Dangerous Category 4 Hurricane Florence likely to stall and pound Carolinas, Virginia for days


Dangerous Category 4 Hurricane Florence likely to stall and pound Carolinas, Virginia for days

By Renee Duff, AccuWeather meteorologist

September 12, 2018, 8:46:03 AM EDT





Dangerous Hurricane Florence is on a path that will put millions of people at risk and threaten billions of dollars in property damage centered on the Carolinas beginning on Thursday and continuing through this weekend.

Even though Florence is moving swiftly to the northwest at this time, AccuWeather meteorologists believe that the hurricane will stall and meander near the Carolina coast from Thursday night to Saturday.

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As this happens, coastal areas will be bombarded with torrential rain, high winds and storm surge, not for a few hours, but possibly a couple of days.

Help may not be available for days due to the dangerous conditions for to those who choose to remain behind along the coast. Total inundation is likely in portions of eastern and southeastern North Carolina and perhaps the upper part of the South Carolina coast with a storm surge in excess of 10 feet in some areas.

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“There will be extensive damage inflicted by Hurricane Florence due to its predicted path, which is perpendicular to the coast, rather than at an oblique angle. This means the east and southeast winds on the east side of the storm are going to be most effective in driving storm surge flooding as the wind and waves pound the coast. That is one of many factors in why AccuWeather is estimating $30 billion in economic impact and damage from Florence,” AccuWeather Founder and President Dr. Joel N. Myers said.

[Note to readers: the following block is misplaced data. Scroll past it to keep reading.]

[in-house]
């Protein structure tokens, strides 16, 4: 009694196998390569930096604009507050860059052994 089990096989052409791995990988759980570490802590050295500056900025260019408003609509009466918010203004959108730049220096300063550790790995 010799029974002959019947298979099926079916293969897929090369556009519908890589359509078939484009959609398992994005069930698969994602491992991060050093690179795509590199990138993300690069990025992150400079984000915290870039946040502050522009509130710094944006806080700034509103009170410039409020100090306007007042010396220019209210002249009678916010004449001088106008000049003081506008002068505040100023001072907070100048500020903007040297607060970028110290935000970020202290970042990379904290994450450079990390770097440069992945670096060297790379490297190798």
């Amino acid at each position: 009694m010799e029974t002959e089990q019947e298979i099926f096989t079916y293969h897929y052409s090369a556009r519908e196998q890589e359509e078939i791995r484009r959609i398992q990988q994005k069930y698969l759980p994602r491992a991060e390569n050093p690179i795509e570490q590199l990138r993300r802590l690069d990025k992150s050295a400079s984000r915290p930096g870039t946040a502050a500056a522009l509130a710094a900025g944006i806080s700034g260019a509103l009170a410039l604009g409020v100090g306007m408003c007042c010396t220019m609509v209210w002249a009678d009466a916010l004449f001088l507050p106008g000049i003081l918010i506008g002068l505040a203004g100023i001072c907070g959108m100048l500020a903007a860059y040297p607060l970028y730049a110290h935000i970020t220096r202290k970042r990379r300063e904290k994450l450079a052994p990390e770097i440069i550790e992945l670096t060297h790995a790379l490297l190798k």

“While other sources are monitoring the intensity of the storm, AccuWeather emphasizes that although Florence will lose wind intensity as it approaches the coast and moves inland, we are focused on the overall impacts of the storm on people and their lives. The maximum damage from hurricanes is generally caused by flooding on land. Typically, the second most costly aspect of a hurricane occurs along the coast as an angry sea is driven inland due to powerful onshore winds, especially when there is a large fetch and particularly when a storm moves consistently and perpendicular to the coast. Following inland flooding and coastal damage, winds, on average, are often the next biggest cause of hurricane damage and economic costs,” Myers said.

Last year, AccuWeather correctly predicted the total economic damage of severe weather events for 2017. These estimates were predicted further ahead and more accurately than any other source, helping people to better understand the urgency of the extreme weather situations so they could take swift action.

There is the potential for Florence to stall or significantly reduce its forward speed as it nears the coast, which could prolong the effects of damaging winds, storm surge flooding and beach erosion. A stall or slow forward speed would also greatly enhance inland flooding of streams and rivers.